5 Phrases Christians Shouldn't Say

There are some phrases that are worse than curse words. These phrases can be insulting, emotionally and spiritually coercive, or just make us come across as incredibly insensitive. .

Hat tip to Episcopal Cafe for sharing a link to Reluctant Xtian’s excellent post about “5 Phrases I Think Christians Shouldn’t Say.”

Here are his five phrases:

  • That’s not Christian…
  • I love the sinner but I hate the sin…
  • You need to surround yourself with good Christian people…
  • You just have to do God’s will…
  • It’s all in God’s plan…

You should go read his post. He provides a good breakdown of why these phrases shouldn’t be used.

Commenters on these two links shared their own contributions. Some expand on the ones above, some had completely new examples.

  • It’s not Christian for clergywomen to wear eyeliner or lipstick.
  • Said after a death: Well, God wanted him/her more than you/we did.
  • God doesn’t give you more than you can handle
  • They’ve gone to a better place.
  • The Bible says….

If I had to choose the worst, I would say, “That’s not Christian…” and “The Bible says…” Coercive, much? It’s not Christian to do yoga. It’s not Christian for women to wear pants. The Bible says that women must be submissive to men. The Bible says that women shouldn’t be “worldly.” These are often used among fundamentalist and fundamentalist groups to control people, because the people saying these phrases presume to speak for God. The poor people are coerced into obeying, because how can they disobey God?

Groups like the FLDS (especially under Warren Jeffs), Bill Gothard’s followers, the abusive twits who wrote and follow To Train Up a Child, Terry Colafrancesco’s “Catholic” Medjugorje cult and his dangerous “How to Change Your Husband” book–they all use these phrases and variations thereof to coerce people into following their rules, pretending that they came directly from God, and confusing the hell out of the Bible so that the people no longer know which way is up or down. The confused followers then help extend the leader’s control over others by also saying, “The Bible says women must wear the stupid prairie dresses in the Utah desert” or “It’s not Christian parenting if you don’t beat your children when they transgress.” And if people don’t obey, the leaders have made it such that disobedience is automatic excommunication/punishment/eternal damnation.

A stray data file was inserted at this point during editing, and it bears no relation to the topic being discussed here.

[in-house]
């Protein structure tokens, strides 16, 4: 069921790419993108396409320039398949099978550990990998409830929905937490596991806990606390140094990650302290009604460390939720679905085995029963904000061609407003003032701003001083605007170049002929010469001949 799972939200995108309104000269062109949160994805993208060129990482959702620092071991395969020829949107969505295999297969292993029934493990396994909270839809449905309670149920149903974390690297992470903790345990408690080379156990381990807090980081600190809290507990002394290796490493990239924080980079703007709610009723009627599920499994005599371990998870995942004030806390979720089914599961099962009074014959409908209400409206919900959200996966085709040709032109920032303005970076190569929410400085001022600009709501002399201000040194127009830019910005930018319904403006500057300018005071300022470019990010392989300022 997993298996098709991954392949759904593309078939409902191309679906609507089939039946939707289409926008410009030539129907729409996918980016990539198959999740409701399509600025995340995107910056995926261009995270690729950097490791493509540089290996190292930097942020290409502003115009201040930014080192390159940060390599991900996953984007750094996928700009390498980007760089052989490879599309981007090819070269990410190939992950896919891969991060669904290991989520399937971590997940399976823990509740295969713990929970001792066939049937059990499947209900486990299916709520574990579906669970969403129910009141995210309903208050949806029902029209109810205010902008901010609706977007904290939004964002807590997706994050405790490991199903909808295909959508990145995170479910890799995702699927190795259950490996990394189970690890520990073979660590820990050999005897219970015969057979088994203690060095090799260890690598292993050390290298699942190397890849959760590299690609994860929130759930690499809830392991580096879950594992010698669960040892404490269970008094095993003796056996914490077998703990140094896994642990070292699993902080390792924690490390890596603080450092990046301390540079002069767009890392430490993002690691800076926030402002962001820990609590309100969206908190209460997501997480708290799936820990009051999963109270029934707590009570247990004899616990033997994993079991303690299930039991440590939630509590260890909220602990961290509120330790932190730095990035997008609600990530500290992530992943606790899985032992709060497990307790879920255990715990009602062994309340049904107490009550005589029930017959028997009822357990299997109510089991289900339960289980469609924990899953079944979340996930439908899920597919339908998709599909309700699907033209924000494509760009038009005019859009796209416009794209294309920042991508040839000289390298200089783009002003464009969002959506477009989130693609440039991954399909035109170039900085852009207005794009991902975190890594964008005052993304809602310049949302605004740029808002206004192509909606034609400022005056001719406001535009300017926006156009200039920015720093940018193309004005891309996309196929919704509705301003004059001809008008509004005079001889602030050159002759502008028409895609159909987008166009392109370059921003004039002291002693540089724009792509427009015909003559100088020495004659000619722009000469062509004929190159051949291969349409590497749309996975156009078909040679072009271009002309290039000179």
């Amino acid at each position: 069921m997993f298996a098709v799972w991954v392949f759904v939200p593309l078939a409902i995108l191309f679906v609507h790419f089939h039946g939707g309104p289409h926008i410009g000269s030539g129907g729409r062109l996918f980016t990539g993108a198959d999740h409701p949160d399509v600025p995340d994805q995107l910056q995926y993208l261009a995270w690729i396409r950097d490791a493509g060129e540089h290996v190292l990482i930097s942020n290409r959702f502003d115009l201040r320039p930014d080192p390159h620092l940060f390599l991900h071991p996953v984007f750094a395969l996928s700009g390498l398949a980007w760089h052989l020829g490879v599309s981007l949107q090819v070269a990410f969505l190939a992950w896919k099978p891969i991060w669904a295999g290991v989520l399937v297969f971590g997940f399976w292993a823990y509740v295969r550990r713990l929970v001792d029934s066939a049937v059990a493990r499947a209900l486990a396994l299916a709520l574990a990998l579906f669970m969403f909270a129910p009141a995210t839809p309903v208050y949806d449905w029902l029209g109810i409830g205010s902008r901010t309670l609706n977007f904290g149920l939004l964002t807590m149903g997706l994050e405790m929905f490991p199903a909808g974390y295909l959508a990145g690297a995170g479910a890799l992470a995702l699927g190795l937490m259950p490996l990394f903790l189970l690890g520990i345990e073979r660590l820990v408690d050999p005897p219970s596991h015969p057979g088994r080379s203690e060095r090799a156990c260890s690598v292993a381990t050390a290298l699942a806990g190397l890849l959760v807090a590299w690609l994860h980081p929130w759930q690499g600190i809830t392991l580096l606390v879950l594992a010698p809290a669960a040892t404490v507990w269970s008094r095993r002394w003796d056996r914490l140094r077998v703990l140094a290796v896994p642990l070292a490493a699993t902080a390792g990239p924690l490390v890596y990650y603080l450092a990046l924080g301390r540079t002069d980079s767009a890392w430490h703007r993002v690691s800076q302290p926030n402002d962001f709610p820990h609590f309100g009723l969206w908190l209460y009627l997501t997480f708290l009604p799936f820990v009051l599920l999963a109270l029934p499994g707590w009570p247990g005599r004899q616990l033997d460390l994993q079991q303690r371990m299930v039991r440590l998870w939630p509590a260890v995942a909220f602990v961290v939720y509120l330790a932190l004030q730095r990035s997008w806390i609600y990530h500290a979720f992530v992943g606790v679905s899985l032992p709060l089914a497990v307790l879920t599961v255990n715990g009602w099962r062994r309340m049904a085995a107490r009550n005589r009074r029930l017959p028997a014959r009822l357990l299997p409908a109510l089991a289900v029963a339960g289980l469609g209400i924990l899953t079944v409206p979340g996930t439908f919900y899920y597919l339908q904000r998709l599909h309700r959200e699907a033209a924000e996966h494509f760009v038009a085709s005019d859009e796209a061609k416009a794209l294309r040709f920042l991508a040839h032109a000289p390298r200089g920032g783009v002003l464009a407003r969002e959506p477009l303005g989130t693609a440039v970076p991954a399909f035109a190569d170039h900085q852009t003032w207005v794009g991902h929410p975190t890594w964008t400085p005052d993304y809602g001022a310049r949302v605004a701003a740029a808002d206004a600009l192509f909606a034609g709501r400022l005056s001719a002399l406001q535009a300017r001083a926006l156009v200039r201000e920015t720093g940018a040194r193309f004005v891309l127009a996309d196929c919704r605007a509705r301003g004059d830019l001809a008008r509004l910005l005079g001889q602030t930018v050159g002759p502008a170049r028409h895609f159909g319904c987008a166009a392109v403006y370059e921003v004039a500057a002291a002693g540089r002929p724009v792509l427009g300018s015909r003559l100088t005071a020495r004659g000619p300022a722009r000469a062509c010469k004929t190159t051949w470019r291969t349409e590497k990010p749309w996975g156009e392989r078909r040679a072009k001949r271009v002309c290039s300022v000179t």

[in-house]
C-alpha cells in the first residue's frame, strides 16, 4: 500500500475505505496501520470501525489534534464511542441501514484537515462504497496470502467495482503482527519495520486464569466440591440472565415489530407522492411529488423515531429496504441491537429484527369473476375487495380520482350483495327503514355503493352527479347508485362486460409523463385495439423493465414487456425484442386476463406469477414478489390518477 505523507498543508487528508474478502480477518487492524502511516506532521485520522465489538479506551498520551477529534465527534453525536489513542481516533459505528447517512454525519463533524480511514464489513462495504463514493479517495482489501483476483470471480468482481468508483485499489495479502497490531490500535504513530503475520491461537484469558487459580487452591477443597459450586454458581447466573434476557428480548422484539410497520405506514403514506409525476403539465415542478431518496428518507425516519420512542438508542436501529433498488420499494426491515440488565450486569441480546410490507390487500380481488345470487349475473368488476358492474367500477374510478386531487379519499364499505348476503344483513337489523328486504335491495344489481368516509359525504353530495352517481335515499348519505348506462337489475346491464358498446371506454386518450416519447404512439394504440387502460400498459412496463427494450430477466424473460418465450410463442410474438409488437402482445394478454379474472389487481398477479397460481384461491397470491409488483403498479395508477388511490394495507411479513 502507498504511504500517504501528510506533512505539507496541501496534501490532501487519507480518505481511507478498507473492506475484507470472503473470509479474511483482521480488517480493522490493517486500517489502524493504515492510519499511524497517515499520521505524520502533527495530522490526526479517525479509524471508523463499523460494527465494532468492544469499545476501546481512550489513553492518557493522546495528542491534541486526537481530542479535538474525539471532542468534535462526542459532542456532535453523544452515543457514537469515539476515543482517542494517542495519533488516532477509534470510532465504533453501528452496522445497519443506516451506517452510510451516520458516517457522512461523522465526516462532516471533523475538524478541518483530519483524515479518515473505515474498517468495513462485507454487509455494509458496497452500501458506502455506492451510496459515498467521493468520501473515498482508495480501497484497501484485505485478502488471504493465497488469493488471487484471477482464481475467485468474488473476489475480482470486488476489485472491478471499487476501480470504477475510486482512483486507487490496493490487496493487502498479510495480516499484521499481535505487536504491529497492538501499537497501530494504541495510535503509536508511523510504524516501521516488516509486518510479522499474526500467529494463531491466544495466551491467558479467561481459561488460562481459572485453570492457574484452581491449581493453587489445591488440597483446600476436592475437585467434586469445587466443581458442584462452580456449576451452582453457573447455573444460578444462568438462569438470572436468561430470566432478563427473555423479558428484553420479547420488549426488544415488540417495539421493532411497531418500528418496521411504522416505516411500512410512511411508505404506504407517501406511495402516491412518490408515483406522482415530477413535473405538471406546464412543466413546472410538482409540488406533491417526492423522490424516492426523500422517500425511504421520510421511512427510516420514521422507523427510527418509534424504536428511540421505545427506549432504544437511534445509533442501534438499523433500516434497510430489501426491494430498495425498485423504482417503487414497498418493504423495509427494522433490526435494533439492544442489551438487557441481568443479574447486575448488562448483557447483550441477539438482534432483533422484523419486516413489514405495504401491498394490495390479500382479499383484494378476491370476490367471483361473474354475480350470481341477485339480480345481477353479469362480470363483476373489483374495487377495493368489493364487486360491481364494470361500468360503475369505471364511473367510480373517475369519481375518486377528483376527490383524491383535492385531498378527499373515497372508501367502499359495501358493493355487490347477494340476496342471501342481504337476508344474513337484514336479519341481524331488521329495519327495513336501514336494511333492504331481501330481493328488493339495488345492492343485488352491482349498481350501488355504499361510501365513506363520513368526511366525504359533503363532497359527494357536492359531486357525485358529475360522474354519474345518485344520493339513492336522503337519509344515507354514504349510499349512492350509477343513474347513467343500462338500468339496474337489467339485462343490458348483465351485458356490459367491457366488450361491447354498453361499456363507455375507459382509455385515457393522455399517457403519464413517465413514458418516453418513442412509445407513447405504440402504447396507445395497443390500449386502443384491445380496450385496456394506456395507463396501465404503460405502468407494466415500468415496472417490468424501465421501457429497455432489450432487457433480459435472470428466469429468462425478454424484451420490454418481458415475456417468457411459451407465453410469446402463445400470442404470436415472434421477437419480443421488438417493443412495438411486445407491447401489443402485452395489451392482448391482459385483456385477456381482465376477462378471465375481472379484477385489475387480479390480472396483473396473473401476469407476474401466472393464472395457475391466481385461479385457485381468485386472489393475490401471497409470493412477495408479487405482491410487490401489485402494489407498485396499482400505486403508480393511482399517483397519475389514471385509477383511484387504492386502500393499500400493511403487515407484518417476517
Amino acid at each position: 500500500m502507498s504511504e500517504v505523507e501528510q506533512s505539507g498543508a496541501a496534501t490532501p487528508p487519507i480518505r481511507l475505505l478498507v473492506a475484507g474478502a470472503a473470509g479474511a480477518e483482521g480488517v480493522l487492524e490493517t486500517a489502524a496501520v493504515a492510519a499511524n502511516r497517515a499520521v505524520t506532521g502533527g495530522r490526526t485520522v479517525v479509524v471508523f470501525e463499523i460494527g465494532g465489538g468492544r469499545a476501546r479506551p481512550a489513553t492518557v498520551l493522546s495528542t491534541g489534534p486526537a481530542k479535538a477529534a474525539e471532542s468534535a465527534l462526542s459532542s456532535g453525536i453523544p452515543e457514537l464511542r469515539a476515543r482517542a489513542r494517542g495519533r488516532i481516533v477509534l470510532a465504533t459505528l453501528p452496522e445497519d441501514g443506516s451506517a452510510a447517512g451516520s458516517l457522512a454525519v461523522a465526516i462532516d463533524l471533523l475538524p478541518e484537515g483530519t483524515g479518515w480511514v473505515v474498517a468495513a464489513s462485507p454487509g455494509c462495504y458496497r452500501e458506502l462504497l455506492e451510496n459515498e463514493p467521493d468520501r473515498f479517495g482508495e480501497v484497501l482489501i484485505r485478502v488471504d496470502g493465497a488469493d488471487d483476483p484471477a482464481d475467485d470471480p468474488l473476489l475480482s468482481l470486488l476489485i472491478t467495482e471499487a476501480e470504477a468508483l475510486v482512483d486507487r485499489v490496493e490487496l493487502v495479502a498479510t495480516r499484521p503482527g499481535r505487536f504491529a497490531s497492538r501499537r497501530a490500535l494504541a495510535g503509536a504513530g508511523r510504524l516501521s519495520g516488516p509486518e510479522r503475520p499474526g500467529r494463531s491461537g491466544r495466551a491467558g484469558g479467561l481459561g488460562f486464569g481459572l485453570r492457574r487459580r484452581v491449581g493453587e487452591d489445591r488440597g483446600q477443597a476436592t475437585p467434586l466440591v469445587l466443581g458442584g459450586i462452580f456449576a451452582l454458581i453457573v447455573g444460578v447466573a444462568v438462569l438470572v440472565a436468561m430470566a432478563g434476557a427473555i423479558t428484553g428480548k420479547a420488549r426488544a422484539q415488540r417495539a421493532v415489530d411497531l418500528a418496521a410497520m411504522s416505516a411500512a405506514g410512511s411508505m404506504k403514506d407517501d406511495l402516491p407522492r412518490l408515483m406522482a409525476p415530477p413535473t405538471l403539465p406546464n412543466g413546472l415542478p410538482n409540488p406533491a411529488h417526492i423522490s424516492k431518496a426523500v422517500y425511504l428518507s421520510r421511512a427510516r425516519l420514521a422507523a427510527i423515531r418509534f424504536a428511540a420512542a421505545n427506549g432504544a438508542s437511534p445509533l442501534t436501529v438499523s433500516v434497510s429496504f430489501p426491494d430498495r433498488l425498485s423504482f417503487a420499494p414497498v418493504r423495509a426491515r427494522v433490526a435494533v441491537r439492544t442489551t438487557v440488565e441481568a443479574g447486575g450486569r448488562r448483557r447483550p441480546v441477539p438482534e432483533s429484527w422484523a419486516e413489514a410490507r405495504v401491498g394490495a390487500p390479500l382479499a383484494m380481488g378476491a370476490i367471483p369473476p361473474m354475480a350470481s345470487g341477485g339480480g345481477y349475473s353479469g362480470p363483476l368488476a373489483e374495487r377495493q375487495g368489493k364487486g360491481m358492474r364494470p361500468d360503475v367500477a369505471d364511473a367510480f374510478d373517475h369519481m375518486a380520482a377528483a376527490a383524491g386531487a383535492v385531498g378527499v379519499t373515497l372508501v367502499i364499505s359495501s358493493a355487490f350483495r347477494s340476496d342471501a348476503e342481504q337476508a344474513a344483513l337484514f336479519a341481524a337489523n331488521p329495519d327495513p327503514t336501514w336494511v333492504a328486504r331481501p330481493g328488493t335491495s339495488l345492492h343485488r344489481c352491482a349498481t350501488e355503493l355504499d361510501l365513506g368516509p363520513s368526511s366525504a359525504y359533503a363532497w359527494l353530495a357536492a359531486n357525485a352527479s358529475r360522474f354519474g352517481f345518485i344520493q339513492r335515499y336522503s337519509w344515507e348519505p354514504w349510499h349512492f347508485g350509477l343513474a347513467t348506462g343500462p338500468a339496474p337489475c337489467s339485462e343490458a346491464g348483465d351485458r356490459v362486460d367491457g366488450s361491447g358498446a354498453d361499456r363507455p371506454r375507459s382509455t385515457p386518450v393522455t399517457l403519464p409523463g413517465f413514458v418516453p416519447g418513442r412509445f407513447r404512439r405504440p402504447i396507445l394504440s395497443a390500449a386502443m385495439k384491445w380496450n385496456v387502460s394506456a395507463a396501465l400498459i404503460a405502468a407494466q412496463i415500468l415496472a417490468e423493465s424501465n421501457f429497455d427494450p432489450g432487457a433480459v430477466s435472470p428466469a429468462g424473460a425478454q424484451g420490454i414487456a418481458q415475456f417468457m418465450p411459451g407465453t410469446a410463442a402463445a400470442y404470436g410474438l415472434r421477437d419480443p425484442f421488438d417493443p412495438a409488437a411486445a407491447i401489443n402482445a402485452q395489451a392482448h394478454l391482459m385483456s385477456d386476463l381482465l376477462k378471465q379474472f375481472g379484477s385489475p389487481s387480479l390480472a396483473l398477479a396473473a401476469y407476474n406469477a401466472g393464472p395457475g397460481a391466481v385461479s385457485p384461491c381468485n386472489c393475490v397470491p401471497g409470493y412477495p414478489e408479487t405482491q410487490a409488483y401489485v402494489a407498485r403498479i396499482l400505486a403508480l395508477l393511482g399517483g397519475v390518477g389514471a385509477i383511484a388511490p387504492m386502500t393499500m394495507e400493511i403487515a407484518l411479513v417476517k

Okay okay, I digress, FLDS and Mormonism is not Christian in the proper sense, but rather an extension of Christianity (what with the Book of Mormon), but they call themselves Christians. So, I am referring to them as Christians for the purpose of this post

It’s heartbreaking to see people twist Christianity around just to hurt and control others.

Let me add my two cents to the list of phrases I wish other Christians wouldn’t say.

  • You should forgive [someone who abused you]
  • Honor your mother and father

Yes, forgiveness is good. It keeps you from getting eaten up by the anger. But the issue is that these people who want you to forgive really mean that they want you to go back to the abuser and pretend nothing ever happened and go ahead and keep getting abused. NO NO NO. That is not forgiveness. That’s stupidity. You can forgive to the extent you can, but you have EVERY RIGHT to protect yourself from further abuse. Sadly, I have heard variations on this phrase when I decided I had enough of my dad’s abuse.

Same goes for honoring your mother and father. It’s usually said by the abusive parents to keep you under their control, to make you feel like that by disobeying them you go directly to hell. But, by causing the abuse, the parents have forfeited their right to being called parents. I heard this from my parents, and variations on this theme from my mom, to try to get me to apologize and go back to them. My answer? Hell, no!

I know there’s lots more, but I will let you add your two cents. Please do share what you wish Christians wouldn’t say, in the comments.

Filed under: Becoming Episcopalian